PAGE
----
Everything you need to know about the five prospects who met with Eagles at Senior Bowl


An exciting week of hard-hitting practice is currently underway in Mobile ahead of this weekend’s Senior Bowl. As teams and scouts scurry around to try and gain as much intel on some of the biggest names entering this year’s class, meetings are often scheduled between prospects and members of each NFL franchise. According to this ‘2019 Senior Bowl NFL Draft Prospects- Team Meeting Tracker’ by Gavino Borquez, the Birds have met with five players thus far. Here’s all you need to know.


S, Nasir Adderly, Delaware

Not only is he a local kid, but he’s almost a perfect prototype for the Jim Schwartz defense. An exceptionally quick Safety who can get from sideline-to-sideline in the blink of an eye, this 5’11, 200 lbs, former cornerback has a remarkable burst when it comes to closing on the ball and this transposes over into situations where he has to change direction on the spot. His footwork is simply outstanding and that can’t be complimented enough.

A relative of Hall of Famer, Herb Adderly, the genes clearly run strong. With 8 picks in just two years including a tremendous one-hand grab against Towson in 2017, he’s a total ballhawk who has benefited from playing corner in recent years. A small-school hero who plays with that ‘Philly grit’, Adderly has been soaring up draft boards in recent weeks and with extremely good reason. It’s tough to find a real weakness in his game and he would be a great fit as the future single-high safety in this defense.


DT, Greg Gaines, Washington

The Eagles need defensive tackle depth and Gaines is a glaring match. 55 tackles, 6.5 TFL, 3.5 sacks and a pick during his senior season earned Gaines the Morris Trophy Award (voted on by opposing linemen) and a place in the All-Pac 12 First Team. After starting 41 consecutive games for the Huskies, it’s safe to say he carved out a reputation as one of the most dominant interior linemen in the division.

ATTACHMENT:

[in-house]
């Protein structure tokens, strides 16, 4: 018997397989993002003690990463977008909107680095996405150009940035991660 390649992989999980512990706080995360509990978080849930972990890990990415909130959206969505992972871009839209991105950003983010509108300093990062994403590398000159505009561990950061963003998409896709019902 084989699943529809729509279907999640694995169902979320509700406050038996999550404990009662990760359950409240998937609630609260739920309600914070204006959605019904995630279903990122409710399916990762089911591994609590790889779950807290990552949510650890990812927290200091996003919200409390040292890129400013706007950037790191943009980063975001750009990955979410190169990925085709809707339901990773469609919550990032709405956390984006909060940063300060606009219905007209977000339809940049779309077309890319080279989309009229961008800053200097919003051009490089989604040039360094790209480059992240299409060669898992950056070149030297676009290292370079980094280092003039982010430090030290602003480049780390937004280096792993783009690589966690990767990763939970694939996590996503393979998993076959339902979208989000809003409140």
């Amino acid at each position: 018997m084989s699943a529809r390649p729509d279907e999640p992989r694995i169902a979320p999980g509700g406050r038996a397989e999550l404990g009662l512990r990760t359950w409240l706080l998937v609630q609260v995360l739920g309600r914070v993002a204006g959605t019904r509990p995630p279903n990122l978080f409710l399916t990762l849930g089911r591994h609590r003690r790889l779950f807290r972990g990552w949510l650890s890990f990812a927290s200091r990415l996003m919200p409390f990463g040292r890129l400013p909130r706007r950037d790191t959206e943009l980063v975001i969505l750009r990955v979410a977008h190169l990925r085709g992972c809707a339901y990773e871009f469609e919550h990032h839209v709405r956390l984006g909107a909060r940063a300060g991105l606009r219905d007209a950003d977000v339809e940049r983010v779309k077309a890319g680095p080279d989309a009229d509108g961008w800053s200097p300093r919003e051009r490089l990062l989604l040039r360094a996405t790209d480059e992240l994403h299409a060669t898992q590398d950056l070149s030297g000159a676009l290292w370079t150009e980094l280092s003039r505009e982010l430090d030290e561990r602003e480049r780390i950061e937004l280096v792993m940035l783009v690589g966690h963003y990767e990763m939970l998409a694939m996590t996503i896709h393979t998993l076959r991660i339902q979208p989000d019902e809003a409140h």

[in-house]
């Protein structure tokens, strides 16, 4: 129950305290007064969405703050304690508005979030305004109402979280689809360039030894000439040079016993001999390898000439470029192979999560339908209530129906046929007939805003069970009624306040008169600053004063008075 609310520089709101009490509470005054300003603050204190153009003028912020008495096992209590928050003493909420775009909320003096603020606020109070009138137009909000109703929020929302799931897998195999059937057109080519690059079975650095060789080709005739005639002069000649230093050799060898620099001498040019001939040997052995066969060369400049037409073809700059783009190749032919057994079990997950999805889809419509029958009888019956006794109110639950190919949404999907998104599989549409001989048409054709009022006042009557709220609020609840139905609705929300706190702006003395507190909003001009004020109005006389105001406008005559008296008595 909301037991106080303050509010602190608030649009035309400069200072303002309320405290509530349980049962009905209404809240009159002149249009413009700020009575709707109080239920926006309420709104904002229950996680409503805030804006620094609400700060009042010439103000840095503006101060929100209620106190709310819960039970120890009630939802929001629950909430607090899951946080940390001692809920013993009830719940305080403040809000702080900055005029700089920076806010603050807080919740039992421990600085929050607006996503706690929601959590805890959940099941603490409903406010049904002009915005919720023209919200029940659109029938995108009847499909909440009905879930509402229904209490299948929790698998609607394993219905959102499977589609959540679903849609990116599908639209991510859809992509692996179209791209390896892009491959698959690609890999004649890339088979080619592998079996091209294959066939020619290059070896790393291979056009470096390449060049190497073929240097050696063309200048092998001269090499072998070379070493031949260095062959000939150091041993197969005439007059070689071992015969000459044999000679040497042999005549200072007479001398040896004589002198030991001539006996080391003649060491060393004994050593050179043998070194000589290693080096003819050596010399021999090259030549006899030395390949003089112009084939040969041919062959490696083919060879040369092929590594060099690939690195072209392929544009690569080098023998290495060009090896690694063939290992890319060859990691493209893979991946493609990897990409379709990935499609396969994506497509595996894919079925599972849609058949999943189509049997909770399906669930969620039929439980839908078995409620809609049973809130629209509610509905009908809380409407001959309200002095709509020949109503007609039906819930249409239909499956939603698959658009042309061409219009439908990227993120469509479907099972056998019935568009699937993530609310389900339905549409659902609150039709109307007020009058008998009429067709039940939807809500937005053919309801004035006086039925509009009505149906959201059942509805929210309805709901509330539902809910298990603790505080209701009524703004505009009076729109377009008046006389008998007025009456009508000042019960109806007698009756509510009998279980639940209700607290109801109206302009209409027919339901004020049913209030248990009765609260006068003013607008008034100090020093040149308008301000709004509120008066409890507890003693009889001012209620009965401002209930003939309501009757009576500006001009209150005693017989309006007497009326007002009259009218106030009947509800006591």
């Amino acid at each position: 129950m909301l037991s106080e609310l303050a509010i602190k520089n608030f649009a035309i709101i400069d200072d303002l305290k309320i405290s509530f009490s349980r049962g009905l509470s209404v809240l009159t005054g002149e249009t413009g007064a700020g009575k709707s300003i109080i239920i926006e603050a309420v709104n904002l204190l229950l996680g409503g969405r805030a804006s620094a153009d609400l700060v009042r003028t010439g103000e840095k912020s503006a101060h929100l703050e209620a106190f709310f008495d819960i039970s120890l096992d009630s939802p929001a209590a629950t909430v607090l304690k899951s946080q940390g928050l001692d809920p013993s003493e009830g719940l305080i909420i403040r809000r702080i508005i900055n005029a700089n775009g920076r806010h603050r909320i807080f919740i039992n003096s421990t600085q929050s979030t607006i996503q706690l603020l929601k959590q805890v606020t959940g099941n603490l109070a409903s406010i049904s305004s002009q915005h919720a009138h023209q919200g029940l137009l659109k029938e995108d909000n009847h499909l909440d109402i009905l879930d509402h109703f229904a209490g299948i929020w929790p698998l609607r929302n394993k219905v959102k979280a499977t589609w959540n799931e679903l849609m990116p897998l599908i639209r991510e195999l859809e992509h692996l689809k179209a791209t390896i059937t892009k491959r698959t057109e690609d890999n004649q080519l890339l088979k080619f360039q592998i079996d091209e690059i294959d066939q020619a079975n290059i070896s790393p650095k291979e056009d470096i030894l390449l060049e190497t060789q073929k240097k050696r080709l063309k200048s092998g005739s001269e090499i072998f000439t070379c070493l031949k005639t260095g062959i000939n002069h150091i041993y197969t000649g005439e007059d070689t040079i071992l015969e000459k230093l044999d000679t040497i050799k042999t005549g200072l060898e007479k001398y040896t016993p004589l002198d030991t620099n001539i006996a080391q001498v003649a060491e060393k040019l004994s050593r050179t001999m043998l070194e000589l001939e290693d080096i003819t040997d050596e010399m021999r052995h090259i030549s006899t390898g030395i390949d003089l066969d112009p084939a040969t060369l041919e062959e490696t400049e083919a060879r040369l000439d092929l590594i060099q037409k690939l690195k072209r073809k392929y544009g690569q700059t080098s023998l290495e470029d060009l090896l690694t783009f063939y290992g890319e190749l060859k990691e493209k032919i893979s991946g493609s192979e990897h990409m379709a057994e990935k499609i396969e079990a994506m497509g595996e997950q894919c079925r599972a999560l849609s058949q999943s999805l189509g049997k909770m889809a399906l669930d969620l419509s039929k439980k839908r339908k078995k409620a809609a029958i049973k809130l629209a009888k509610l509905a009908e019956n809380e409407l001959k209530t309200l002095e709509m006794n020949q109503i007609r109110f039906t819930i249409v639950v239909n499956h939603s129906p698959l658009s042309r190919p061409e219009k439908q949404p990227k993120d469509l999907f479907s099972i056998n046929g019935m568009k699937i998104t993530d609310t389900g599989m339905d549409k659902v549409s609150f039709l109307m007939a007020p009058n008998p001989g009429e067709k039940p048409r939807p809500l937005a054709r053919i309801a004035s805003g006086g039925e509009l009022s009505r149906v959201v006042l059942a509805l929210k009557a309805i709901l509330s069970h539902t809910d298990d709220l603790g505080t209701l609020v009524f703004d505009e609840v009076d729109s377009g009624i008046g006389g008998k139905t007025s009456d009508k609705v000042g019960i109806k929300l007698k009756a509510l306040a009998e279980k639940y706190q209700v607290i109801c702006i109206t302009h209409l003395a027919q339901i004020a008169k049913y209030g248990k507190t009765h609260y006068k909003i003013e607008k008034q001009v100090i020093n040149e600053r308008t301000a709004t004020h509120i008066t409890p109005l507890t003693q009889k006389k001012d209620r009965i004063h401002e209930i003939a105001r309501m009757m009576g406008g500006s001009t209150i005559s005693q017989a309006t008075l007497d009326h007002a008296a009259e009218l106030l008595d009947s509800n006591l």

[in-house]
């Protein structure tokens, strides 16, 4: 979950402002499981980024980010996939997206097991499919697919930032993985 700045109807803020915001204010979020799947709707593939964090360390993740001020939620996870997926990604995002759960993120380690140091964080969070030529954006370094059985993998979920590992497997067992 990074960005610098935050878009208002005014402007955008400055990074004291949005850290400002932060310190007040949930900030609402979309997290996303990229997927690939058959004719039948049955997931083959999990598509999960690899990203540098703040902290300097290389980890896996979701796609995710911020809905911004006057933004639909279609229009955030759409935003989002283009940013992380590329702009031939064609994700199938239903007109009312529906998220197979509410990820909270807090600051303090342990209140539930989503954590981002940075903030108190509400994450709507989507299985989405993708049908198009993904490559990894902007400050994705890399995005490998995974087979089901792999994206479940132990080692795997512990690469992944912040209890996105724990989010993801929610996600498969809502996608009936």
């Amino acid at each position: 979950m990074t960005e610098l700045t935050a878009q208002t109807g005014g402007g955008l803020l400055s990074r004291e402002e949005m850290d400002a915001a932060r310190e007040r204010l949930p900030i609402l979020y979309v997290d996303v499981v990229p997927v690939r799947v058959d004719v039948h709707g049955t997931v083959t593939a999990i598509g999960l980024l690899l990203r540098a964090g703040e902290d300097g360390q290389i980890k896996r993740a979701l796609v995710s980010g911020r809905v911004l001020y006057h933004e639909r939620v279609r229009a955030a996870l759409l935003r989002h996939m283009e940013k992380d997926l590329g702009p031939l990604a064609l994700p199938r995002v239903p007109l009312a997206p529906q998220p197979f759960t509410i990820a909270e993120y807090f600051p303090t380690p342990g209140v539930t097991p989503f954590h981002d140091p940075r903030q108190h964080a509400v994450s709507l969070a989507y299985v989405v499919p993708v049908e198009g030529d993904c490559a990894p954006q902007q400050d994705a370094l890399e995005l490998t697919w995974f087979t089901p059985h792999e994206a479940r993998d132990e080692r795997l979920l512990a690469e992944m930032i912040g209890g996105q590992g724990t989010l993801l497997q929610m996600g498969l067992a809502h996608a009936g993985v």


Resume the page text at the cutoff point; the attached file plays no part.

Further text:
At 6’2, 322 lbs, Gaines has a thick frame that’s backed up with pure power and fundamentally sound technique.


CB, Iman Marshall, USC

This 6’0, 205 lbs, corner plays aggressively in all facets of the game. Whether it’s coming downhill to blow up a short-pass or a run, or a willingness to attack opposing linemen to get to the ballcarrier, Marshall always finds a way to be around the ball. The problem is that he doesn’t necessarily have the length/strength to consistently wrap up ballcarriers. An all-or-nothing corner in every sense of the word, Marshall plays lights out every single snap, but this either means guts or glory with no in-between.

He has had at least 8 PBU’s in each season at USC, but hasn’t picked off a pass in two seasons. Very much a breakfast cornerback who dominates the first few phases of each play, Marshall would take some developing at the next level but clearly has the work ethic and mindset to do just that.


WR, Hunter Renfrow, Clemson

The fairytale of this draft class is Clemson’s electric wideout. A walk-on in 2015, Renfrow has developed into one of the nation’s most dominant receivers. His name first hit the mainstream when he caught two touchdown passes in the National Championship Game against Alabama, including that memorable buzzer-beater. During his four-year career, he amassed 2,133 yards and 15 touchdowns.

Renfrow, at 5’10, 175 lbs, has been drawing plenty of praise during practices this week and it seems as though the underdog is bound to soar into the high rounds of this year’s NFL Draft.


Mississippi State LB/DE Gerri Green

Another player drawing praise this week is Gerri Green. He started all 13 games as a senior as a defensive end, which surprised many after playing as an OLB in 2017. A change of scheme served Green well, however, as he went on to tally another 3.5 sacks and 7 tackles for loss on top of 2017’s stellar numbers. The 6’4 255 lbs, standout can be an asset in both coverage situations and as a pass-rusher. It would be very interesting to see where NFL teams see him at his best, as I could see him filling an OLB role more productively.


Mandatory Credit: Jennifer Buchanan-USA TODAY Sports